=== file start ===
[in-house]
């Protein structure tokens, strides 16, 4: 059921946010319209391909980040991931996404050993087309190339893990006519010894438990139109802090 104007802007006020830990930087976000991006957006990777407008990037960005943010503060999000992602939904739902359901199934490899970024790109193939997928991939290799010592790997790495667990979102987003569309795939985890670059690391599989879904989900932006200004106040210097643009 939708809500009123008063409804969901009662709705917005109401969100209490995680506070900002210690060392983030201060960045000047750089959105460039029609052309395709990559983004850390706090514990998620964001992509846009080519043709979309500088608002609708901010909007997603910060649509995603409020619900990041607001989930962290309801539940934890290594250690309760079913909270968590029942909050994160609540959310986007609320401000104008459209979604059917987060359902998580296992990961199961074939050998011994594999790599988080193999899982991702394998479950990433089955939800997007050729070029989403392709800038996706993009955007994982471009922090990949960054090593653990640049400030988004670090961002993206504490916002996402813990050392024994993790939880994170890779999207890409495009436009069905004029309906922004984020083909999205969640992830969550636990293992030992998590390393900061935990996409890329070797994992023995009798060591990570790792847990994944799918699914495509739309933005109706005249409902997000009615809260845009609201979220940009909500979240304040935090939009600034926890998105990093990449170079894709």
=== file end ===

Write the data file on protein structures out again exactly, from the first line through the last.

[in-house]
């Protein structure tokens, strides 16, 4: 059921946010319209391909980040991931996404050993087309190339893990006519010894438990139109802090 104007802007006020830990930087976000991006957006990777407008990037960005943010503060999000992602939904739902359901199934490899970024790109193939997928991939290799010592790997790495667990979102987003569309795939985890670059690391599989879904989900932006200004106040210097643009 939708809500009123008063409804969901009662709705917005109401969100209490995680506070900002210690060392983030201060960045000047750089959105460039029609052309395709990559983004850390706090514990998620964001992509846009080519043709979309500088608002609708901010909007997603910060649509995603409020619900990041607001989930962290309801539940934890290594250690309760079913909270968590029942909050994160609540959310986007609320401000104008459209979604059917987060359902998580296992990961199961074939050998011994594999790599988080193999899982991702394998479950990433089955939800997007050729070029989403392709800038996706993009955007994982471009922090990949960054090593653990640049400030988004670090961002993206504490916002996402813990050392024994993790939880994170890779999207890409495009436009069905004029309906922004984020083909999205969640992830969550636990293992030992998590390393900061935990996409890329070797994992023995009798060591990570790792847990994944799918699914495509739309933005109706005249409902997000009615809260845009609201979220940009909500979240304040935090939009600034926890998105990093990449170079894709």